A DEAD GOOD WAY WITH WORDS...
Eric is in limbo. Well, he might be, but you never can be sure of anything when a girl carrying a clipboard tells you that you're dead.
But there's no time for tears. The girl has a job to do, as does Eric. And this isn't as easy as deciding whether the chap skips off into Heaven or falls headfirst into Hell.
No, there is something else here -- something bigger. And poor Eric -- sitting in his dressing gown, complaining about the pain in his chest -- is about to have his very own This is Your Life moment. Only, there is no red book.
There is, however, a team of young narrators on hand to help fill in the blanks. Because it can get very confusing. In fact, it takes a few minutes to get comfortable and to realise that, though it may seem complicated at first, all will be explained in due time.
What's surprising is that, despite its complex setting, quick-fire narration, and quirky, indie leanings, The Life and Sort of Death of Eric Argyle has a very big heart. And a sweet musical score.
The stage set-up is simple (a beautiful study/den), while the 'flashback' sequences work surprisingly well.
Guided by Ross Dungan's marvellous script, it's a testament to the skills of the cast that they manage to make the impossible seem effortless as we step back into the childhood and young adult life of a 58-year-old man desperately trying to figure out where he is.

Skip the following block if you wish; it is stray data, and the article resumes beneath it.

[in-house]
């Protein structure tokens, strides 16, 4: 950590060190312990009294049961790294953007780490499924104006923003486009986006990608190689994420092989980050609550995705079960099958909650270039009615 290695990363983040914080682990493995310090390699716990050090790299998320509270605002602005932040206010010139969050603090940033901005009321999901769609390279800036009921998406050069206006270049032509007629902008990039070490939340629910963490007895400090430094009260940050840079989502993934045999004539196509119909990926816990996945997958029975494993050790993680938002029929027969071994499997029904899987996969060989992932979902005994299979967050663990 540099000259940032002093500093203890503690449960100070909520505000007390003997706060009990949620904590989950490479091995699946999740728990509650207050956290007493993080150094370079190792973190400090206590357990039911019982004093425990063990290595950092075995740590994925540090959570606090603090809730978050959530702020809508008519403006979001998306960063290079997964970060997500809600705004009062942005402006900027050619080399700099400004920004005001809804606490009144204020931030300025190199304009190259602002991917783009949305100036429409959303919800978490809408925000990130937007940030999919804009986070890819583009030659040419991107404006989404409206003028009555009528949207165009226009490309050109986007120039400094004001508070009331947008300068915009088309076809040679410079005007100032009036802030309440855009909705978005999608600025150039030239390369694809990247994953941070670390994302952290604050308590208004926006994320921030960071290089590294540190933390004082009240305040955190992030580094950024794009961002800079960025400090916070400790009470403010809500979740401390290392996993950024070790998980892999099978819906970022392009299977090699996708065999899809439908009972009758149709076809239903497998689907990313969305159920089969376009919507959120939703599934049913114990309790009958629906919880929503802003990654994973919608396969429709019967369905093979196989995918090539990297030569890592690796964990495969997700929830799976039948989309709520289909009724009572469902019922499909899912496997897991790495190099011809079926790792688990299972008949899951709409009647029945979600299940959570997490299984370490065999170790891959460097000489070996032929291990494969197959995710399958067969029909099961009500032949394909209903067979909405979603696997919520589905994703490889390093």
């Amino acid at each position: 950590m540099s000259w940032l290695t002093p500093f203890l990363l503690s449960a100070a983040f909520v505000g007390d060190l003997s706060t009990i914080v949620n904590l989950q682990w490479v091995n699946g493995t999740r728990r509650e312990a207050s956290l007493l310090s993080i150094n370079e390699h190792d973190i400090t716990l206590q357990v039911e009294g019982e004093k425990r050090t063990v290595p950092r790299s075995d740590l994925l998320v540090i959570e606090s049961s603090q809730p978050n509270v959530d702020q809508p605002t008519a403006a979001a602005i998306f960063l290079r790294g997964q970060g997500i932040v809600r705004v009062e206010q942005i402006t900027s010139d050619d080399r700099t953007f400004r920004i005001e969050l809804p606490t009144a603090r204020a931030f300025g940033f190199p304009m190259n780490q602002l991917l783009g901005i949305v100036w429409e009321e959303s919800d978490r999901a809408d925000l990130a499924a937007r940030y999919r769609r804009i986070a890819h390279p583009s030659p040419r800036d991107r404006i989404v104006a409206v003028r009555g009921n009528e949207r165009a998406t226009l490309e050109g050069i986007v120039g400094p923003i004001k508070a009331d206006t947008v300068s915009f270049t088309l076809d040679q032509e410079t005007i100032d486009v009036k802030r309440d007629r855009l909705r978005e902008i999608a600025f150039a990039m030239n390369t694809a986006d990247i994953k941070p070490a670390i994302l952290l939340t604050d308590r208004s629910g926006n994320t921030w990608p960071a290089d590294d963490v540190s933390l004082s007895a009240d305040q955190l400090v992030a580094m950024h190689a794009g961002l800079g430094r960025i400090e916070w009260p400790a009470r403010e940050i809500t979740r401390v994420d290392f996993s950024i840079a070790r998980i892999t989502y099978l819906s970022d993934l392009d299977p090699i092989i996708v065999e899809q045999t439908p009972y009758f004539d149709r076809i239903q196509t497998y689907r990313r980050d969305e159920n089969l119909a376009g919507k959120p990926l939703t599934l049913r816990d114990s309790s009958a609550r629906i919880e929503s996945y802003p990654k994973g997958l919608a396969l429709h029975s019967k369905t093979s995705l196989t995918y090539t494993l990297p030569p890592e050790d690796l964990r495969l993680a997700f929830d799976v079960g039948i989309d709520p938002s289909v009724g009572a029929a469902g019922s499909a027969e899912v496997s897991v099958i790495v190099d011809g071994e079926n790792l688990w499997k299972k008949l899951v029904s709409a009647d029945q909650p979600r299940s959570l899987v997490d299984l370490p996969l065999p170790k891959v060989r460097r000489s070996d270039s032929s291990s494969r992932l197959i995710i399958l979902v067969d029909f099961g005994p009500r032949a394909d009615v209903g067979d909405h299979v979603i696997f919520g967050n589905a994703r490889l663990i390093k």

There may only be two people at Eric's funeral, but, as the story progresses, we discover that it's not because he was without friendship, or even love. There's the girl he could have spent his life with; the father he might as well have called his own, and, of course, the strict and often intimidating Mr Aldershot (a wonderful Davey Kelleher).
But the most important person in all of this is Young Eric (Neil Fitzpatrick). Despite Young Eric and Dead Eric (Dave McEntegart) speaking with different accents, you'll find a compelling, heart-breaking, and outstanding piece of work that is every bit as enjoyable as it is unique. There will be laughter. There may even be tears. And, if there is any justice, there will be a second run.